Several plant growth regulators are available for enhancing the quality of apples at harvest or for managing harvest maturity.
Dr. Dana Faubion with AgroFresh, a major supplier of 1-MCP for the tree fruit industry, said 138 growth regulator products are registered for use on apples in Washington, of which about 23 affect fruit quality.
Plant growth regulators fall into five classes of hormones: auxins, cytokinins, ethylene, anti-ethylene products and gibberellins. A hormone is a chemical messenger that sets a process in motion within the plant.
NAA (naphthaleneacetic acid), sold by Amvac under the brand name Fruitone L, is an auxin that prevents fruit drop by inhibiting abscission. It can be applied between four weeks and one week before expected harvest and is effective for two weeks.
It has a two-day preharvest interval. A challenge of using this material is that high levels can accelerate fruit senescence and its effects can vary depending on the rate, timing and condition of the fruit.
Promalin is a mixture of two growth regulators: gibberellic acid 4 and 7 (GA) and the cytokinin benzyladenine (BA). It is applied around bloom to enhance fruit size and typiness.
Ethrel (ethephon) is a synthetic version of the ripening hormone ethylene. It can be applied before harvest to improve the red color of apples and degreen the fruit. However, this is a tricky chemical to use, Faubion warned, as it stimulates fruit respiration and production of ethylene inside the fruit and can make the apples turn greasy and soft, impairing storability.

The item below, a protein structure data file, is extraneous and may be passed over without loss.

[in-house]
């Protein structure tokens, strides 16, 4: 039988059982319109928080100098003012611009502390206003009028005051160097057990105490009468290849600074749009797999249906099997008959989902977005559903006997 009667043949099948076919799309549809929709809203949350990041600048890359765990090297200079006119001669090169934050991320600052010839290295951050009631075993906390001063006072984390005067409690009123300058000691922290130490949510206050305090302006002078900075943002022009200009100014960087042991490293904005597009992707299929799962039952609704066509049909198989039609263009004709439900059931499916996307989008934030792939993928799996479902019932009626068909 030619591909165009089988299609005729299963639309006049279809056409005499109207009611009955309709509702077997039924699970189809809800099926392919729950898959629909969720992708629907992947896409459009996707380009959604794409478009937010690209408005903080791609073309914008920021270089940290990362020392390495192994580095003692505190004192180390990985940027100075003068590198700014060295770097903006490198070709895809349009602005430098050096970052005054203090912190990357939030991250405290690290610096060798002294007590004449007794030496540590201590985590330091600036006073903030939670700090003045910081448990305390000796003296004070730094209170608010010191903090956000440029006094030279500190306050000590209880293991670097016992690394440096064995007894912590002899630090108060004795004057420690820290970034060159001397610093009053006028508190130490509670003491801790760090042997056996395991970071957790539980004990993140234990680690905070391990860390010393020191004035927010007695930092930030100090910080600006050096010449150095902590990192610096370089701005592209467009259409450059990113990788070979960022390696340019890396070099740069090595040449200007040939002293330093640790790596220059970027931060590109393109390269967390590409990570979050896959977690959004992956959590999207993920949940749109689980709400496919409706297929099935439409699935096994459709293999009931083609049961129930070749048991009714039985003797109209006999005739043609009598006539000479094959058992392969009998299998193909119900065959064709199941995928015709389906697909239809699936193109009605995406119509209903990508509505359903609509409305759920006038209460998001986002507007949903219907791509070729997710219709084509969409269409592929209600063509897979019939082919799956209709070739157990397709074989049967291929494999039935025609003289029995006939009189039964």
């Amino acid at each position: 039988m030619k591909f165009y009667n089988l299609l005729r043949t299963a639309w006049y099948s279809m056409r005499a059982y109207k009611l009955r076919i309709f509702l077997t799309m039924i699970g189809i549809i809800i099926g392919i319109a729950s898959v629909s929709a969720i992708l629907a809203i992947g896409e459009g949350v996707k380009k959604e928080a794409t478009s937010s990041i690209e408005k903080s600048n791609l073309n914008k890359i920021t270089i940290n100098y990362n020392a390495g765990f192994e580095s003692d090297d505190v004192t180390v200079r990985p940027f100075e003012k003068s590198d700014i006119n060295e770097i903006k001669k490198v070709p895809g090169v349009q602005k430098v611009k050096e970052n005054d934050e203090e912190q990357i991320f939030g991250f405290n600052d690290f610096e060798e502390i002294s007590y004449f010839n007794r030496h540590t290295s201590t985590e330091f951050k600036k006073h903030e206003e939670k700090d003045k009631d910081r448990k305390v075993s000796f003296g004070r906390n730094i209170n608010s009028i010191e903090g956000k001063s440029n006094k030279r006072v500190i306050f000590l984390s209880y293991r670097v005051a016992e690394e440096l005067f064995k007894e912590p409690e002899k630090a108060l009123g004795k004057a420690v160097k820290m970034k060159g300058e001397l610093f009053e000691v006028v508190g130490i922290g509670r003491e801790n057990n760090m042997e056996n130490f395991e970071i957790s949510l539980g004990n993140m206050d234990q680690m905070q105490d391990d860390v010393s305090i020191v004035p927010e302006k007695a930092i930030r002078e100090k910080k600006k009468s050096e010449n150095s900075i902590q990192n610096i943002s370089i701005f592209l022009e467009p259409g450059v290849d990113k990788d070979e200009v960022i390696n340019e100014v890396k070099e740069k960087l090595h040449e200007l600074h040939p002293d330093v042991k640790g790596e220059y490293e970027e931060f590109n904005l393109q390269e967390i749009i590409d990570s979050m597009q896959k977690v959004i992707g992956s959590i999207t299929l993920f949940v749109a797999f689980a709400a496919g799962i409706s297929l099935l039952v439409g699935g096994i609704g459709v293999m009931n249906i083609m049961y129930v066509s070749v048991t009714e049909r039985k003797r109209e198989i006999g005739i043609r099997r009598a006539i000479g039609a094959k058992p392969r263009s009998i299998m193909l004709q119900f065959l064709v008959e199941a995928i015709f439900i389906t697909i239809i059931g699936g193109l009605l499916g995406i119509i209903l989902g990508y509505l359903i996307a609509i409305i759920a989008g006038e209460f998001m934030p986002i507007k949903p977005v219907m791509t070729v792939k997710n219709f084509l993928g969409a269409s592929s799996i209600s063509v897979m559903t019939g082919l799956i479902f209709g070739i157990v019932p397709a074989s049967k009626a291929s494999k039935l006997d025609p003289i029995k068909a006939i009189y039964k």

AVG (aminoethoxyvinylglycine), sold by Valent under the brand name ReTain, inhibits production of ethylene in the fruit to prevent fruit drop and retain firmness. It works by preventing SAM (S-adenosylmethionine), which is a precursor of ethylene, from synthesizing into ACC (1-aminocyclopropane-1-carboxylic acid) and then into ethylene.
Faubion said AVG applied before harvest helps get the fruit into storage in good condition, but is unable to prevent the apples from reacting to ethylene in the storage room. It does a better job in controlled-atmosphere (CA) storage than in regular storage because low oxygen, high carbon-dioxide, and low temperature all help to inhibit ethylene production.
1-MCP (1-methylcyclopropene), sold by AgroFresh under the trade name Harvista, works by blocking the ethylene receptors in the fruit, making it unable to detect ethylene. It can be applied before harvest by air (helicopter) or ground and takes effect more quickly than AVG, Faubion said.
It controls fruit drop and also can maintain fruit firmness in storage because fruit may still be unable to detect ethylene in the environment. Harvista combined with a postharvest treatment of MCP (SmartFresh) is the best of all in terms of maintaining fruit quality, he said.
Faubion spoke during Washington State University’s Fruit School on Apple and Pear Horticulture in November. •
– by Geraldine Warner
A quick comparison of NAA and AVG from the Good Fruit Grower archive.